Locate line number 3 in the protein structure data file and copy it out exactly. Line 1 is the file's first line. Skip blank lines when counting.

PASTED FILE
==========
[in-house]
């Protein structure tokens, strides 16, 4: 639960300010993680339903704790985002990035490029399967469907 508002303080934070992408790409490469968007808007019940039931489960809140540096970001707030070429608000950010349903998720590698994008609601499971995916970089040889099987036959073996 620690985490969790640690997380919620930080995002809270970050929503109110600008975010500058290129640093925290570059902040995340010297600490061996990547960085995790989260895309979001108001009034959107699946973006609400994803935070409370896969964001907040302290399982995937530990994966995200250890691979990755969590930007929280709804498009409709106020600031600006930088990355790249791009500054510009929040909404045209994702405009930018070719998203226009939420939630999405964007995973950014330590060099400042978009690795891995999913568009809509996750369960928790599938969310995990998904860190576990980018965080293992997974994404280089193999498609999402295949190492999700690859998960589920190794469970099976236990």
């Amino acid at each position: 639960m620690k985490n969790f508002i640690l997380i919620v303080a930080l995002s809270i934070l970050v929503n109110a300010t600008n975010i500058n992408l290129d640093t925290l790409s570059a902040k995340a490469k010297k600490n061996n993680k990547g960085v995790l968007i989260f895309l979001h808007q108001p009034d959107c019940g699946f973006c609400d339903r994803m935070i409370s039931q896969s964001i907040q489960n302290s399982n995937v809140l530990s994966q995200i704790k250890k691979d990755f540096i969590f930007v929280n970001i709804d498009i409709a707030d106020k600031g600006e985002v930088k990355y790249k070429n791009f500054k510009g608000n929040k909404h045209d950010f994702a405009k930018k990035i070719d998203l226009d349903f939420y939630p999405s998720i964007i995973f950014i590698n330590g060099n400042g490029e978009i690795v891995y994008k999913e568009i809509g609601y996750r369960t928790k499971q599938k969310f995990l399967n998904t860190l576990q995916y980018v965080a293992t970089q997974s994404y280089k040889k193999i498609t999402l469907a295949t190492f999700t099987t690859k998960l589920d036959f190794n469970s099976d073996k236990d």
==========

């Amino acid at each position: 639960m620690k985490n969790f508002i640690l997380i919620v303080a930080l995002s809270i934070l970050v929503n109110a300010t600008n975010i500058n992408l290129d640093t925290l790409s570059a902040k995340a490469k010297k600490n061996n993680k990547g960085v995790l968007i989260f895309l979001h808007q108001p009034d959107c019940g699946f973006c609400d339903r994803m935070i409370s039931q896969s964001i907040q489960n302290s399982n995937v809140l530990s994966q995200i704790k250890k691979d990755f540096i969590f930007v929280n970001i709804d498009i409709a707030d106020k600031g600006e985002v930088k990355y790249k070429n791009f500054k510009g608000n929040k909404h045209d950010f994702a405009k930018k990035i070719d998203l226009d349903f939420y939630p999405s998720i964007i995973f950014i590698n330590g060099n400042g490029e978009i690795v891995y994008k999913e568009i809509g609601y996750r369960t928790k499971q599938k969310f995990l399967n998904t860190l576990q995916y980018v965080a293992t970089q997974s994404y280089k040889k193999i498609t999402l469907a295949t190492f999700t099987t690859k998960l589920d036959f190794n469970s099976d073996k236990d």